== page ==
I saw that and knew I had to have it. The first twelve pages are missing and the cover's detatched, but don't worry, there's gems to be had. Such as:
"When we read the Bible in that way, we must first note that the Hebrew word Elohim usually translated as 'God,' is a plural. If we read 'Those who came from the sky,' or 'the Celestials,' each time the plural Elohim occurs, we find ourselves reading a narrative that needs no exegesis, no helpful prodding, no religious conviction in order to be thoroughly coherent."
Wow. The author goes on to reference Voltaire, but I'm stuck on this bold new concept. Next time you read YOUR favorite religious text, try substituting random phrases like "The Celestials," "Hollywood Producer Michael Bay," or "The Incredible Hulk" for the name of the principal figure. You might find the results intriguing.
The only other thing I took was a small green box. To understand the significance, I have to explain that my grandmother put labels on everything and kept the receipt for everything she bought. Open up the refrigerator, and everything you see has a piece of masking tape or a post-it on it with its name and date of origin in her terrible handwriting. I half expected to see little notes on the paperbacks that read: "Paperback novels on the occult. Bought them for a laugh. 11/84" wedged into the pages along with a sales slip that would let me know where the hell she could've bought those things, but no such luck.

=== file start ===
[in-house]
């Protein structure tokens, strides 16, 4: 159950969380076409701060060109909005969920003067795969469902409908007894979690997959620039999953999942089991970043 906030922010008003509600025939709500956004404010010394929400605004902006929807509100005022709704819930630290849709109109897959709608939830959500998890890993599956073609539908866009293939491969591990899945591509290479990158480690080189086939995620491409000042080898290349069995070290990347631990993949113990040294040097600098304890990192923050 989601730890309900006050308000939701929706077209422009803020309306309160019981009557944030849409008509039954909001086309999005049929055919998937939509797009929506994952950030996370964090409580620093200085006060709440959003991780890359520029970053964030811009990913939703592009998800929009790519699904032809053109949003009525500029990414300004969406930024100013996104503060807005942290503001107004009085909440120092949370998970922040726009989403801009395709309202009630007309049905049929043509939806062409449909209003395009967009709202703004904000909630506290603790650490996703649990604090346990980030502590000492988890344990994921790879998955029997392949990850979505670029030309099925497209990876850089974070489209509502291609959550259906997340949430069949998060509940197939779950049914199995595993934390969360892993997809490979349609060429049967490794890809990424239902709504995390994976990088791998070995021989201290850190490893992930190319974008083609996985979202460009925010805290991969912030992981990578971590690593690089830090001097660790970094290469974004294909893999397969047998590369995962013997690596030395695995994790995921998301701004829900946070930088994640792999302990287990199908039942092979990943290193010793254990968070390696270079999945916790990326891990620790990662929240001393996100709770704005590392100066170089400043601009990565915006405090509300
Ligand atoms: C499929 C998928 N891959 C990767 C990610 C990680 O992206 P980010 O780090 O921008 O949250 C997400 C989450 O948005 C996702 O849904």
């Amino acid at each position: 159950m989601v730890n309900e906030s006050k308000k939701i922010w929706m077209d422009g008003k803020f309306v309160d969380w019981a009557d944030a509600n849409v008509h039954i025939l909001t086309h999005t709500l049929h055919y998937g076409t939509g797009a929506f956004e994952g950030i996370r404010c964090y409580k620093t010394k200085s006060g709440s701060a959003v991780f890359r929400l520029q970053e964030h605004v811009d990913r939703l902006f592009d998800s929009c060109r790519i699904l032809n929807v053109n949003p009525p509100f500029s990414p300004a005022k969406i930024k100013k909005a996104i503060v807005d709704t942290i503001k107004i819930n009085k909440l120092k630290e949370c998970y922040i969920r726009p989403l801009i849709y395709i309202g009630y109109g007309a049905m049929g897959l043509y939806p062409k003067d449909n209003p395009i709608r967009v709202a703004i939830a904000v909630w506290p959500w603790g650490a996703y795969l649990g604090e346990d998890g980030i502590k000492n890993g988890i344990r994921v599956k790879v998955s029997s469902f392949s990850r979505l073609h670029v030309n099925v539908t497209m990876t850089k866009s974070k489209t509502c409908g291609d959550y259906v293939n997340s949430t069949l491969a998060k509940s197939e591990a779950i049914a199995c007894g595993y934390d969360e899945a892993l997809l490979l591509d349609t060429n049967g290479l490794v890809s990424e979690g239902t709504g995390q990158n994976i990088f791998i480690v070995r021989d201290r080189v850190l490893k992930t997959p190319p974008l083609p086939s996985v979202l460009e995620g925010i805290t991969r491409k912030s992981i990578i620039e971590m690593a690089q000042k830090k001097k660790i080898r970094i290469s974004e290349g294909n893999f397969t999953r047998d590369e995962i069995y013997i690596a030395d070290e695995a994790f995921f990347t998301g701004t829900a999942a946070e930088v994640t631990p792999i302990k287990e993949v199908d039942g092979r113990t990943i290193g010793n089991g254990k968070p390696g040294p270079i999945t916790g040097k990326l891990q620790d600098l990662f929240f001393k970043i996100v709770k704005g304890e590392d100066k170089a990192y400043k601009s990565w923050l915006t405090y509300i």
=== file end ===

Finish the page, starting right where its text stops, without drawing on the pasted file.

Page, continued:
So now I've got this box. It's about seven inches long, two wide, and two deep. Emerald green with gold trim. Inside is another box, green velvet, the kind you'd get at a jewelry store. Inside that box is a small square of yellow paper covered in cramped black handwriting.
"Bracelet box. I have no idea what was in this. Christmas, 12/98."
Next: Roadside Attractions